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  5. "I do not take your shirts of…

"I do not take your shirts off."

Translation:Ní bhainim bhur léinte díbh.

April 27, 2015



I got this question as an English to Irish translation and there is no way for me to tell if the "you" in this sentence is singular or plural. Obviously with more context, this wouldn't happen, but why was I marked incorrect for using the singular 'you' instead of the plural?


Think i did the same. But does "your shirts" not imply a group of people with shirts on, making a plural you necessary?


Not necessarily - since one person might be wearing multiple shirts belonging to one person (or multiple people) in the ambiguous English sentence.


Agreed. Would have gotten it correct in an Irish to English translation, as I know the answer. One person can have on multiple shirts. I am going to report it.


It has 'bhur', which is the plural form of 'your'. So having the singular you wouldn't quite work


Ní bhainim do léinte díom marked wrong, even though there is no reason to believe that I'm taking them off you rather than off myself.


I have found that I get more out of Duolingo by trying to give the answer they want me to give rather than by getting them to accept my answer. In this question, they are trying to get us to practice using "bhur" and "dibh." The sentence could be interpreted different ways, but then you don't get the practice they're trying to give you.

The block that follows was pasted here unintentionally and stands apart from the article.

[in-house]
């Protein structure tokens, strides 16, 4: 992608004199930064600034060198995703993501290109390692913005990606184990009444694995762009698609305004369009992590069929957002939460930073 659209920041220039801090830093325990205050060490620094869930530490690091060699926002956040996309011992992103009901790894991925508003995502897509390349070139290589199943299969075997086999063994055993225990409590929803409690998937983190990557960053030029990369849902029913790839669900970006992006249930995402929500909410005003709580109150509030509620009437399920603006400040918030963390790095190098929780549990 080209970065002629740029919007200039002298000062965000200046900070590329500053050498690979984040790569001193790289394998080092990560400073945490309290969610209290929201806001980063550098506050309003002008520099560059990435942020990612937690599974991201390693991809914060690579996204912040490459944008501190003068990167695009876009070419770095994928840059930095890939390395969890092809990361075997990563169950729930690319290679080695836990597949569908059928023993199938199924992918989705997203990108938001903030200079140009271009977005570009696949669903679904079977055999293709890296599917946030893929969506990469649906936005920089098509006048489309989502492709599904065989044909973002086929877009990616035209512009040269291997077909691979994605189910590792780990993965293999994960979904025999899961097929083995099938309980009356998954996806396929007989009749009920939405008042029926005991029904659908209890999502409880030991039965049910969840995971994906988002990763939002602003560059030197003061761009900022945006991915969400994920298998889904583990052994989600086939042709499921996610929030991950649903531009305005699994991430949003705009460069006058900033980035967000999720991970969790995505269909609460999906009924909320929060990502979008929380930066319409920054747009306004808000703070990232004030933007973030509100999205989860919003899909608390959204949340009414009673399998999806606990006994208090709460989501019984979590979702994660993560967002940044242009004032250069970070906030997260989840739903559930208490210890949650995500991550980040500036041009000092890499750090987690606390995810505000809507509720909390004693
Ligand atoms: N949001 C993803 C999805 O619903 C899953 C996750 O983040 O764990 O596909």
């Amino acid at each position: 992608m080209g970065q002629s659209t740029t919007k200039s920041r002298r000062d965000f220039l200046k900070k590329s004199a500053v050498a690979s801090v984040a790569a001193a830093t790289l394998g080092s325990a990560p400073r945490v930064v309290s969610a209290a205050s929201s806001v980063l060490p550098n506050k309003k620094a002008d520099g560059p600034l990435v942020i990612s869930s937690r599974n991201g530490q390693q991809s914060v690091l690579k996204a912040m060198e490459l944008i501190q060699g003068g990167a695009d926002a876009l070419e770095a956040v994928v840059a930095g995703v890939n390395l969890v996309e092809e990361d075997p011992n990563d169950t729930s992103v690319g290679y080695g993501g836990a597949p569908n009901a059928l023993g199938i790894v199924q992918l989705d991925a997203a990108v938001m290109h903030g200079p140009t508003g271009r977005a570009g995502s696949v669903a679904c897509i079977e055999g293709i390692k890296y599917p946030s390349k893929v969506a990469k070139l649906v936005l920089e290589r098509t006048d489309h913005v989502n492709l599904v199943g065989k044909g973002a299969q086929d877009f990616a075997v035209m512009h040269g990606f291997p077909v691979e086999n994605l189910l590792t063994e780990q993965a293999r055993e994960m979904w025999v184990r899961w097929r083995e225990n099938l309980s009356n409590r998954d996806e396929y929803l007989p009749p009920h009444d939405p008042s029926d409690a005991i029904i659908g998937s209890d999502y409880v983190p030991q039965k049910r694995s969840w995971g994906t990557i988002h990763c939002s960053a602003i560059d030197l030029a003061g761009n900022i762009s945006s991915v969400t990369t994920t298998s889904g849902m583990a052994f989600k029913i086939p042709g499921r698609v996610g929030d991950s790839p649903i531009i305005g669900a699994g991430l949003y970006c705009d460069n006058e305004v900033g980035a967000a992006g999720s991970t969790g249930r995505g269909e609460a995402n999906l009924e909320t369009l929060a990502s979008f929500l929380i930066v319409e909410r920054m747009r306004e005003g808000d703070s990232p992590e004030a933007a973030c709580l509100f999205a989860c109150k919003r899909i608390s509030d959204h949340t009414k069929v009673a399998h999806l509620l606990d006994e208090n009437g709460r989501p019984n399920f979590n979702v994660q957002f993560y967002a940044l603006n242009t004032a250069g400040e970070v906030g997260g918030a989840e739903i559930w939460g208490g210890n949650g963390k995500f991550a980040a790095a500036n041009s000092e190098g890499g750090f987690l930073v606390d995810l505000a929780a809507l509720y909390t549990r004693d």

Agreed. This is the way I read it as well. Instead of me not stripping a group of people, i figured i was not taking a single person's shirt off of me (like in a relationship with shared clothes).


I had the same answer, and it's too bad for us! We can report it, saying "My answer should be correct" or something like that, though it's not likely to be fixed any time soon.


Why would "Ní bhainim díbh bhur léinte" not be correct? I thought I read elsewhere than since the verb was a phrasal verb, the pieces should stay together.


And in some of the other questions they are! Very confusing.


Surely the english should be just the same as the Irish? "I do not take you shirts off you"?


Both “take off” and bain de are phrasal verbs. The final “you” in English isn’t necessary, but such a sentence is ambiguous, since it wouldn’t identify which people are currently wearing those shirts. The pronoun would be needed in Irish, though; thus, it wouldn’t be ambiguous in Irish. Therefore, for the given ambiguous English sentence, any Irish prepositional pronoun form of de could be a valid translation; díbh would be the likeliest choice, but given the lack of context, it wouldn’t necessarily be what was meant.


Why are some of these sentences so awkward?


I don't know, but I'm thankful. Makes it a bit more entertaining, and might be on purpose- wierd things stand out more, so might end up remembered better.


Could someone explain please why we use 'ní' and not 'níl' in this sentence


"Níl" is the negative of "tá." Example: Tá ocras orm. Níl ocras orm. "Ní" can negate any other verb and is also the negative of "is." Here, the verb you are negating is "bain." Bainim - Ní bhainim